So, that’s that. Week One is done and dusted, thank goodness, and there are only ten weeks until the next holidays. And what a week it was. In my role as admin coordinator, I was new to the level of organisation needed to get a school up and running – from really basic things like making sure that diaries are delivered on time (we failed in that one) and that all the students know where there going. I mean, it’s easy if you’ve got 20 or 30 students to show around, but when you’ve got more than 180 new students, then it gets a little more serious.
Nevertheless, it was a pretty successful week. By Friday, the new students knew their way around the school, had most of their textbooks (except for confusion over which version of the maths book to buy – damn you Australian curriculum) and had lockers issued to them.
But here’s the thing. The whole time I was there organising these things, getting agendas and schedules and timetables, I was there thinking that there has to be a simpler, better way to do things like this. I mean, I bet schools have been doing Week One like this for at least the last thirty years, and probably a lot longer than that. And obviously, it’s worked -reasonably well, so if it’s not broke, why try to fix it?
Well, simply put, I think it could be made to run more smoothly. Watching this week, there seemed to be a lot of confusion – a lot of people not sure what was happening – and that was just the teachers. No wonder starting high school can be such a scary event for students, and with the number of students diagnosed with anxiety disorders on the rise, it’s important, I think, that we consider the way that we might be able to make the transition as smooth as possible.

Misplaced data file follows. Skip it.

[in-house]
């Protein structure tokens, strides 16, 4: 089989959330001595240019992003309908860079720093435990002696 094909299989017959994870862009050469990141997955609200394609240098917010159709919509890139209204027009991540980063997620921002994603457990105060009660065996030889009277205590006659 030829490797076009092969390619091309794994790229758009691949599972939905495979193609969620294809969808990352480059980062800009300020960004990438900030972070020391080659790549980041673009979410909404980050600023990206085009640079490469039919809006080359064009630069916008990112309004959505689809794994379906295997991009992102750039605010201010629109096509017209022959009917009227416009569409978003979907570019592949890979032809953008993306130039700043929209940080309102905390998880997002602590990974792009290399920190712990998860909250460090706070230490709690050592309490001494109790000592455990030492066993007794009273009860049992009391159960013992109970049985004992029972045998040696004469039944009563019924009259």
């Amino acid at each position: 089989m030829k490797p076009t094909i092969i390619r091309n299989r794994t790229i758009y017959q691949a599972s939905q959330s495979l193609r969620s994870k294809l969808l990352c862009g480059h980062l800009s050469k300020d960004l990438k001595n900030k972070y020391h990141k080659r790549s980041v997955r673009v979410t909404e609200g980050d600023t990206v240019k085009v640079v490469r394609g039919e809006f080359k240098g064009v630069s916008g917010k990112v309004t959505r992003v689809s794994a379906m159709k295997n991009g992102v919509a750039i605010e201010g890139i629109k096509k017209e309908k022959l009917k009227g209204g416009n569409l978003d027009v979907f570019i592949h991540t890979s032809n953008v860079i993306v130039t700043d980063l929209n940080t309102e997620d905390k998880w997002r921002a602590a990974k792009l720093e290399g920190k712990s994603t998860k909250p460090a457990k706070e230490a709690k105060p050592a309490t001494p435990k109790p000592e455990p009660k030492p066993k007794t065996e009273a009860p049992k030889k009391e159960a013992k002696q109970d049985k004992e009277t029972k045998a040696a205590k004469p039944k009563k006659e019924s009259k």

Personally, I think that there might be a connection between a smooth transition and academic performance in the early years of high school – for example, in England, we talked about the Key Stage 3 slump – where students, after leaving primary school, failed to make significant learning gain between Years 7 and 9. Part of this, I think, is linked to the way transition is managed – and also to teacher’s expectations.
So, what are the solutions for this, then? Perhaps not surprisingly, I think there is a real chance for technological solutions. Let me give you three simple examples of how such solutions might make a difference:
1) iPads and iTunes U. At my school, we really struggle with students bringing textbooks to school and parents have genuine worries about younger students carrying very heavy bags full of textbooks. We also have problems with lockers – students visiting them during class, there not being enough for everyone and so on. The solution? If all students had iPads, we could push custom-made textbooks out to students via iTunes U. At once, we don’t need lockers, there are no heavy bags and we don’t have to worry about people forgetting bags.
2) Calendars and Maps. There must also be a way to push this kind of information to students, and then use reminders to tell people what’s going on – we could probably do away with the interminable assemblies and so on. And if we build some kind of augmented reality/ gps thing into it, we could show students where to go – without needing to have them lead around like sheep…
3) Better use of data. This is probably the most important suggestion. There needs to be away to transfer rich, meaningful data about students from school to school, so that when they arrive, teachers know exactly where each Year 7 is working – and so can set their expectations as appropriate. This would address that ‘slump’.